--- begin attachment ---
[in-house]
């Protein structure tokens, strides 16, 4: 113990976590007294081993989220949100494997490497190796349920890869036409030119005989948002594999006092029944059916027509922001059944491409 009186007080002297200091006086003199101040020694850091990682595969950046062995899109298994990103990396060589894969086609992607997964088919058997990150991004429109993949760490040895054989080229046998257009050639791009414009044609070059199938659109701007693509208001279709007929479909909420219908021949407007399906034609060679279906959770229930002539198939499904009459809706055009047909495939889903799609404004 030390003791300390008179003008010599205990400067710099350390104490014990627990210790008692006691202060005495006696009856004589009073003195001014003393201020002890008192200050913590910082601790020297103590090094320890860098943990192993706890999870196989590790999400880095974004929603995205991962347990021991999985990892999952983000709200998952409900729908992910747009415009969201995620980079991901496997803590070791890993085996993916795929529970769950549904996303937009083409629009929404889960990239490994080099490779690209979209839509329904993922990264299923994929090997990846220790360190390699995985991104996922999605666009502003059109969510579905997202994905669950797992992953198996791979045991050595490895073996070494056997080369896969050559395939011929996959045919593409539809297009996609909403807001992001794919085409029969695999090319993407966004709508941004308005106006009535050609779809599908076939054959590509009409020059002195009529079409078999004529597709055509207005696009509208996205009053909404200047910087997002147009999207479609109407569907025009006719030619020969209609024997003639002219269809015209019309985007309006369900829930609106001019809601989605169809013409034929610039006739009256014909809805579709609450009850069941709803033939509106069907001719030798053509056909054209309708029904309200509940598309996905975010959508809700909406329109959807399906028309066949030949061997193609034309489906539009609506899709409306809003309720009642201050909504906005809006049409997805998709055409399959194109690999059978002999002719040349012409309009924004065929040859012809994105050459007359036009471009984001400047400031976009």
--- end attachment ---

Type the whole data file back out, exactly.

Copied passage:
[in-house]
């Protein structure tokens, strides 16, 4: 113990976590007294081993989220949100494997490497190796349920890869036409030119005989948002594999006092029944059916027509922001059944491409 009186007080002297200091006086003199101040020694850091990682595969950046062995899109298994990103990396060589894969086609992607997964088919058997990150991004429109993949760490040895054989080229046998257009050639791009414009044609070059199938659109701007693509208001279709007929479909909420219908021949407007399906034609060679279906959770229930002539198939499904009459809706055009047909495939889903799609404004 030390003791300390008179003008010599205990400067710099350390104490014990627990210790008692006691202060005495006696009856004589009073003195001014003393201020002890008192200050913590910082601790020297103590090094320890860098943990192993706890999870196989590790999400880095974004929603995205991962347990021991999985990892999952983000709200998952409900729908992910747009415009969201995620980079991901496997803590070791890993085996993916795929529970769950549904996303937009083409629009929404889960990239490994080099490779690209979209839509329904993922990264299923994929090997990846220790360190390699995985991104996922999605666009502003059109969510579905997202994905669950797992992953198996791979045991050595490895073996070494056997080369896969050559395939011929996959045919593409539809297009996609909403807001992001794919085409029969695999090319993407966004709508941004308005106006009535050609779809599908076939054959590509009409020059002195009529079409078999004529597709055509207005696009509208996205009053909404200047910087997002147009999207479609109407569907025009006719030619020969209609024997003639002219269809015209019309985007309006369900829930609106001019809601989605169809013409034929610039006739009256014909809805579709609450009850069941709803033939509106069907001719030798053509056909054209309708029904309200509940598309996905975010959508809700909406329109959807399906028309066949030949061997193609034309489906539009609506899709409306809003309720009642201050909504906005809006049409997805998709055409399959194109690999059978002999002719040349012409309009924004065929040859012809994105050459007359036009471009984001400047400031976009």